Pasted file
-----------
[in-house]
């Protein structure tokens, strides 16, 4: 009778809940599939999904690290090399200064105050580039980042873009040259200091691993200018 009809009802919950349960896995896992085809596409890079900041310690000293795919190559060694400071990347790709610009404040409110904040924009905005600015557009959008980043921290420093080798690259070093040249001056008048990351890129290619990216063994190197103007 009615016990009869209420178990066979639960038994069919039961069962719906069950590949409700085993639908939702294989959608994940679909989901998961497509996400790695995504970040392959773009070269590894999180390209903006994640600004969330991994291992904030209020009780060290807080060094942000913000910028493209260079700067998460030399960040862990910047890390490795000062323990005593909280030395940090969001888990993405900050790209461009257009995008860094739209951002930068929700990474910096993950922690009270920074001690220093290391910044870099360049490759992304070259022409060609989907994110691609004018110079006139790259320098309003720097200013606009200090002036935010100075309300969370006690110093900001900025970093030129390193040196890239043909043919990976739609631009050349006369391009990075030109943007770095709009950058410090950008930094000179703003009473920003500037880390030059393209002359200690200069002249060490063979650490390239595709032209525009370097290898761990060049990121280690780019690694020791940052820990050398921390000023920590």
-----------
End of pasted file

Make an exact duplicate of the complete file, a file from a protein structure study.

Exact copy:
[in-house]
């Protein structure tokens, strides 16, 4: 009778809940599939999904690290090399200064105050580039980042873009040259200091691993200018 009809009802919950349960896995896992085809596409890079900041310690000293795919190559060694400071990347790709610009404040409110904040924009905005600015557009959008980043921290420093080798690259070093040249001056008048990351890129290619990216063994190197103007 009615016990009869209420178990066979639960038994069919039961069962719906069950590949409700085993639908939702294989959608994940679909989901998961497509996400790695995504970040392959773009070269590894999180390209903006994640600004969330991994291992904030209020009780060290807080060094942000913000910028493209260079700067998460030399960040862990910047890390490795000062323990005593909280030395940090969001888990993405900050790209461009257009995008860094739209951002930068929700990474910096993950922690009270920074001690220093290391910044870099360049490759992304070259022409060609989907994110691609004018110079006139790259320098309003720097200013606009200090002036935010100075309300969370006690110093900001900025970093030129390193040196890239043909043919990976739609631009050349006369391009990075030109943007770095709009950058410090950008930094000179703003009473920003500037880390030059393209002359200690200069002249060490063979650490390239595709032209525009370097290898761990060049990121280690780019690694020791940052820990050398921390000023920590």